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Monday, July 18th
It looks like the process that was aggregating data over the weekend pooped out since it lost connection to the MySQL server. I've fixed the code of such disconnections won't be disastrous and restarted. I plan to spend the morning examining the first bits of the output. --Ahalfaker 16:41, 18 July 2011 (UTC)
So I spent the morning and an hour after lunch working on the huggle experiment. We are getting the template put in huggle for hugglers!!! This is awesome.
I've got my dataset for first user sessions so I'm planning to work on that for a little bit (descriptive stats and visualizations) then do some writing. I have a few ideas that would be good to document. --Ahalfaker 21:13, 18 July 2011 (UTC)
I got side-tracked by some work for the huggle experiment. I just checked in svn/mediawiki/trunk/tools/wsor/newbie_warning/track_hugglers.py. I ran a test over night to make sure I could handle a lot of talk posts. This morning, I came in to find that I had tracked 500+ messages with 351 still waiting to be read. --Ahalfaker 16:25, 19 July 2011 (UTC)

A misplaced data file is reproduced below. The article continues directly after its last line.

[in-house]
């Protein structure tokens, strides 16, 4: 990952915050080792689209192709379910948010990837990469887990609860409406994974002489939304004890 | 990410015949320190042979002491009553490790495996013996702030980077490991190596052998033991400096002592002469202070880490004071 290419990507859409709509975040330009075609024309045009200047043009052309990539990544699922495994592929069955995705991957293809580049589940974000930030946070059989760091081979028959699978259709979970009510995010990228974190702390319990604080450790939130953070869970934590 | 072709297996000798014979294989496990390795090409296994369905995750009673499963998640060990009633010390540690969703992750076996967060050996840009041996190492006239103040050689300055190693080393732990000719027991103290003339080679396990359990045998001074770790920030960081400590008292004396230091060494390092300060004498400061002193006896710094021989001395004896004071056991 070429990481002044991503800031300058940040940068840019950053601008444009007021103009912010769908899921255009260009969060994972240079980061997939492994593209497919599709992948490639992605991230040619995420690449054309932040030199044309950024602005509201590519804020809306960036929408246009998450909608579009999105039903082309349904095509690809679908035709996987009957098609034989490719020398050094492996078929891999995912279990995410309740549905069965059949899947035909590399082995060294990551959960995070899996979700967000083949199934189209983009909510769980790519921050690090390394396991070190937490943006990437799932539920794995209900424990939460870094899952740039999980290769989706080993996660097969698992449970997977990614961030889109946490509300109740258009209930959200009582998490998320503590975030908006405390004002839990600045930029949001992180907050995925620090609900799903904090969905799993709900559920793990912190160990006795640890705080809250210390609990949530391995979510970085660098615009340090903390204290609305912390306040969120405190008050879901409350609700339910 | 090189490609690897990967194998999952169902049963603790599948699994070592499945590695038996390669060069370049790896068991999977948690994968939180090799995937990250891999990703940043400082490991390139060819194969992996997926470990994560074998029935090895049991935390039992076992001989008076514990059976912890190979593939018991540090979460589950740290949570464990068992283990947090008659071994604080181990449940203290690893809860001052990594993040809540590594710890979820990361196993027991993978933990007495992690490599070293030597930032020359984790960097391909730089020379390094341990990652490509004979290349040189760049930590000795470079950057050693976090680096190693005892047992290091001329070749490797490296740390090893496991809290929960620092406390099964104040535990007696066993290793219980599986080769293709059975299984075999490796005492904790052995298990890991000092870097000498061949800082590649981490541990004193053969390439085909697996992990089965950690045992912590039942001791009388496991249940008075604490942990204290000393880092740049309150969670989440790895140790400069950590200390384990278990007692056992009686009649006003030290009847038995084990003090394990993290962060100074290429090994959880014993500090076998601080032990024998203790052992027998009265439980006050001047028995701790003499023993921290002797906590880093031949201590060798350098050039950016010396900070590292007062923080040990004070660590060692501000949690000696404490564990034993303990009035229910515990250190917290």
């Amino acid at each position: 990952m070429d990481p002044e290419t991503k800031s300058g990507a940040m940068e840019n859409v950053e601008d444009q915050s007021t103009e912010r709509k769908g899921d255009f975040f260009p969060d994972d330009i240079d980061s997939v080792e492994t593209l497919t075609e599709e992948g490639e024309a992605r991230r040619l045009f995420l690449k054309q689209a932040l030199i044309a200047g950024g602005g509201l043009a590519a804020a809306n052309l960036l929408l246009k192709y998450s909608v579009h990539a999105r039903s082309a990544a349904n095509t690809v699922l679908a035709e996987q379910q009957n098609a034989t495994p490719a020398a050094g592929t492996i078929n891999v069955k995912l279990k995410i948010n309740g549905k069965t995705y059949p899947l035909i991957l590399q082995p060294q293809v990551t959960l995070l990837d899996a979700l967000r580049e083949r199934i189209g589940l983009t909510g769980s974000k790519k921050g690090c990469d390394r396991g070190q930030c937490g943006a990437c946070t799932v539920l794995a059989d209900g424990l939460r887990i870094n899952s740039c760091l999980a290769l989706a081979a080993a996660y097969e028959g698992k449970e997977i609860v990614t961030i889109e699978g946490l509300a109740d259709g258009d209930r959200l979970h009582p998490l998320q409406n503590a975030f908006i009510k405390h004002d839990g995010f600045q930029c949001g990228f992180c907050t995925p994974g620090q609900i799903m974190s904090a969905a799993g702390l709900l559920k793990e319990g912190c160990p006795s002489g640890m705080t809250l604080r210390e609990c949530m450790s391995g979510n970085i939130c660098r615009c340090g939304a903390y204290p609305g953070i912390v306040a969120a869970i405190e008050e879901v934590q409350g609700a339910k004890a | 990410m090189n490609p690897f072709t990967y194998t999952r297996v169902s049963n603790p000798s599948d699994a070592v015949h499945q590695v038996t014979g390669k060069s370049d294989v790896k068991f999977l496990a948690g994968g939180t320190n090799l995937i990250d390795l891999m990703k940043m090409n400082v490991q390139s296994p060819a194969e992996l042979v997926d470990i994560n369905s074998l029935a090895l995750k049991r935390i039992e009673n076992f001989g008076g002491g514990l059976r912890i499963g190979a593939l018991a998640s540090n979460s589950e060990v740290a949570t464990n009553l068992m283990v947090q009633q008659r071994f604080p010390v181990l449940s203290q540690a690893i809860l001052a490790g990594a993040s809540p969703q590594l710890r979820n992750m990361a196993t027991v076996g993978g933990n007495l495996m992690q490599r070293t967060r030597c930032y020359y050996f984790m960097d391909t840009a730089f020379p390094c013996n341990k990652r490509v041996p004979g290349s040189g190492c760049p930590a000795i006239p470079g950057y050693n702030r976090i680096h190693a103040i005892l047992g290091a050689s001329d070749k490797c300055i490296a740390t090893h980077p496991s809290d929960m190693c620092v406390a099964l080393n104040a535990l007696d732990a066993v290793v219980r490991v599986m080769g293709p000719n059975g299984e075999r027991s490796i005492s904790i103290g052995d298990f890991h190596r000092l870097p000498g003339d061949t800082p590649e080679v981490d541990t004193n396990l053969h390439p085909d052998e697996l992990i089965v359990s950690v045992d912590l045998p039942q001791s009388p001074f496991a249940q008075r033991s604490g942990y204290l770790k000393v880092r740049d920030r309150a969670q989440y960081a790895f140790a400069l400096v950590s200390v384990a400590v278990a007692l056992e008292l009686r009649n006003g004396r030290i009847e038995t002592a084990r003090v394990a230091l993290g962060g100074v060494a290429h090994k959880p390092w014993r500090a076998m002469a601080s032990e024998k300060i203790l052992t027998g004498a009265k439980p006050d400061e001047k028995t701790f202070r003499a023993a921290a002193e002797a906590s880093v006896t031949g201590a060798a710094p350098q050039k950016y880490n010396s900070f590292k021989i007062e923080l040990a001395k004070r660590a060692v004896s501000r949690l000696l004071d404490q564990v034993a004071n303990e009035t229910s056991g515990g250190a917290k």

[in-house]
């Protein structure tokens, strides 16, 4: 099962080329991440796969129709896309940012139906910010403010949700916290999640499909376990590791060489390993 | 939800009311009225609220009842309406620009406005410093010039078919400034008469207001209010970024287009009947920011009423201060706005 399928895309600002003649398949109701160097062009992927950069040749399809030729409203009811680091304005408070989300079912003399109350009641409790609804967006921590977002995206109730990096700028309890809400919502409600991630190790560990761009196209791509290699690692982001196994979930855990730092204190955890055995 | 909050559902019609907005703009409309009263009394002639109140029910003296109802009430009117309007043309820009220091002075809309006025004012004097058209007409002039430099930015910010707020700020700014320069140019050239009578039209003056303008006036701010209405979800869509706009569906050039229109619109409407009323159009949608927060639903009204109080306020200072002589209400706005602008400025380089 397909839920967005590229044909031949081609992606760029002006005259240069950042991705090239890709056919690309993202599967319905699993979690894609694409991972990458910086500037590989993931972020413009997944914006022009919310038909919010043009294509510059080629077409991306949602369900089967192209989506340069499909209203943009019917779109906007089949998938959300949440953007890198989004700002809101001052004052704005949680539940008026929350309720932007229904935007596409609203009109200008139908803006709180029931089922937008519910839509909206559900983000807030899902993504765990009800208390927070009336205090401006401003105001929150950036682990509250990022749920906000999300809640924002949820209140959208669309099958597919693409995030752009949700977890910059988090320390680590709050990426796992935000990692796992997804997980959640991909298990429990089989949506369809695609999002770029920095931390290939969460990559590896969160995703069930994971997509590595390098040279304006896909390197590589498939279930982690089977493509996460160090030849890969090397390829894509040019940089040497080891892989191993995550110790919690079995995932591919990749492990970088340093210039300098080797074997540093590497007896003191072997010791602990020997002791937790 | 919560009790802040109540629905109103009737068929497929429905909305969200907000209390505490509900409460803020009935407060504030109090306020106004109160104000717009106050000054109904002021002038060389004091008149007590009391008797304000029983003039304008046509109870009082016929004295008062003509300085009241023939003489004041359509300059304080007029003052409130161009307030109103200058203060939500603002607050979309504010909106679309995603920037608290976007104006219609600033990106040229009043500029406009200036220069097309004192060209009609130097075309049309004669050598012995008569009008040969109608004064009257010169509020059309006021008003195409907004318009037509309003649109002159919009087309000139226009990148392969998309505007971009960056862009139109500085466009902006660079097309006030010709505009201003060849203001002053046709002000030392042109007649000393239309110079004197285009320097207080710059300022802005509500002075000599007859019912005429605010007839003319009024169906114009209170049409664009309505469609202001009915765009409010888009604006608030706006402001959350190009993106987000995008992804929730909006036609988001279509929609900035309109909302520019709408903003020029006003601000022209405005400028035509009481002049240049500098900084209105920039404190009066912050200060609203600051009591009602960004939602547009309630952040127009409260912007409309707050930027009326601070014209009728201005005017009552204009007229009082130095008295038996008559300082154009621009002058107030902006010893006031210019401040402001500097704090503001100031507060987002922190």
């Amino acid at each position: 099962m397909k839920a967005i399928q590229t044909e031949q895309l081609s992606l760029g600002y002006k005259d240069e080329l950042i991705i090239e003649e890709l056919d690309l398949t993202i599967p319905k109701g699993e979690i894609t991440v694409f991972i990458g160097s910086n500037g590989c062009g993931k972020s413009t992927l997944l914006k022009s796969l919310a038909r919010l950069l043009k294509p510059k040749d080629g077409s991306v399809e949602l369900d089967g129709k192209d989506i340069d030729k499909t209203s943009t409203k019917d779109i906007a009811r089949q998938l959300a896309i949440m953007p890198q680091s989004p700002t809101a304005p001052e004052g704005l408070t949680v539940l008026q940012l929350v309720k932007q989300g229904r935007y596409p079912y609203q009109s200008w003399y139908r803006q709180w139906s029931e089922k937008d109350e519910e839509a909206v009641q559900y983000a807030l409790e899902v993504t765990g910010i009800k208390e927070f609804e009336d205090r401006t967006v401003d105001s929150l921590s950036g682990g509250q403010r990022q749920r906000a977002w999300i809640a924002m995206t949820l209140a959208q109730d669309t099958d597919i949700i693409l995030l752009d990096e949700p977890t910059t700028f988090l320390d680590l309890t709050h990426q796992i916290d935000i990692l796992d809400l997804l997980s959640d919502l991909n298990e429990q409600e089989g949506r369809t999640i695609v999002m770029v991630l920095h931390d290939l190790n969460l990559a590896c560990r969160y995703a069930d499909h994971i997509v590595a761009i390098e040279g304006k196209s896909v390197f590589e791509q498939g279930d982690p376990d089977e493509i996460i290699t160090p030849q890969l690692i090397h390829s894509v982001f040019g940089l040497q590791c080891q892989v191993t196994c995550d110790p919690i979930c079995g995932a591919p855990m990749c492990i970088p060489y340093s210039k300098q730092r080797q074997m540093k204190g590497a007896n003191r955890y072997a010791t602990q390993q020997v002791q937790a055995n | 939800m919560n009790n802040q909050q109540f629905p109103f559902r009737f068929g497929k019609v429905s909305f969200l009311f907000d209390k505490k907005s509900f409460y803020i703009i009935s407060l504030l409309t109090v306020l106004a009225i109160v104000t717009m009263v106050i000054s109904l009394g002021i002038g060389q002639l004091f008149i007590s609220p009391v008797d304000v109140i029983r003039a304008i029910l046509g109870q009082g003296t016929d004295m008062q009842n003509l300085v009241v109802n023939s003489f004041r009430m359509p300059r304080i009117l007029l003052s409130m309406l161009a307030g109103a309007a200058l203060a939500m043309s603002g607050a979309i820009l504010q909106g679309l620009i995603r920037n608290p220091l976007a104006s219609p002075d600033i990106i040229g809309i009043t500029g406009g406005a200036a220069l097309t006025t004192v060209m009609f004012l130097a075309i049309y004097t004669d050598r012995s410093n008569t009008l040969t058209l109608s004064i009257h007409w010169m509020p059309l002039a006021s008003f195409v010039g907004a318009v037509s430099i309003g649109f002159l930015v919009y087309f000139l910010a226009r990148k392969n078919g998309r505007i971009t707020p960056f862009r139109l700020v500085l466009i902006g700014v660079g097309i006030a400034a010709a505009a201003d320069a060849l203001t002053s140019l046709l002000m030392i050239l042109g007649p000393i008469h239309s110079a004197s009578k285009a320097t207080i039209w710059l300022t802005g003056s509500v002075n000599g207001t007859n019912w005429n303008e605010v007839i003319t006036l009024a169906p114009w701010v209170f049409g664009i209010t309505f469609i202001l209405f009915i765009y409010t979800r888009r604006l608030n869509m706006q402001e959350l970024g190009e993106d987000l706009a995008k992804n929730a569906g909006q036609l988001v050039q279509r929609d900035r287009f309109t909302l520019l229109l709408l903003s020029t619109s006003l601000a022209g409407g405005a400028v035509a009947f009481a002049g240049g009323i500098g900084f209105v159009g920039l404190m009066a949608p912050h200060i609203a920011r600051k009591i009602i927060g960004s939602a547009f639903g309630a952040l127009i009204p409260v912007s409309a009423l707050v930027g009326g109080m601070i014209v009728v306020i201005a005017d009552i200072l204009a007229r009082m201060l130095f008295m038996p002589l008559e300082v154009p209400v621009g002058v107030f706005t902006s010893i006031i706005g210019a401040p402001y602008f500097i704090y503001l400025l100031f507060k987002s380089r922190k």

Tuesday, July 19th
Worked on huggle a bit and am going back and forth with Stu on getting it running. I've take a back seat since I got the tracking script finished and that has given me time to get back to analysis.
To start, I came up with a simple metric for early editor survival. I define an editor as surviving if they perform at least one edit one month after their first edit session. I then plotted the average survival rate by year for editors who started editing in that year.
Then, I wondered if the introduction of non-productive editors could explain the decrease in survival so I limited the samples to editors that performed at least two edits in their first session and had less than 25% of those edits reverted for vandalism. The resulting plot shows essentially the same trend.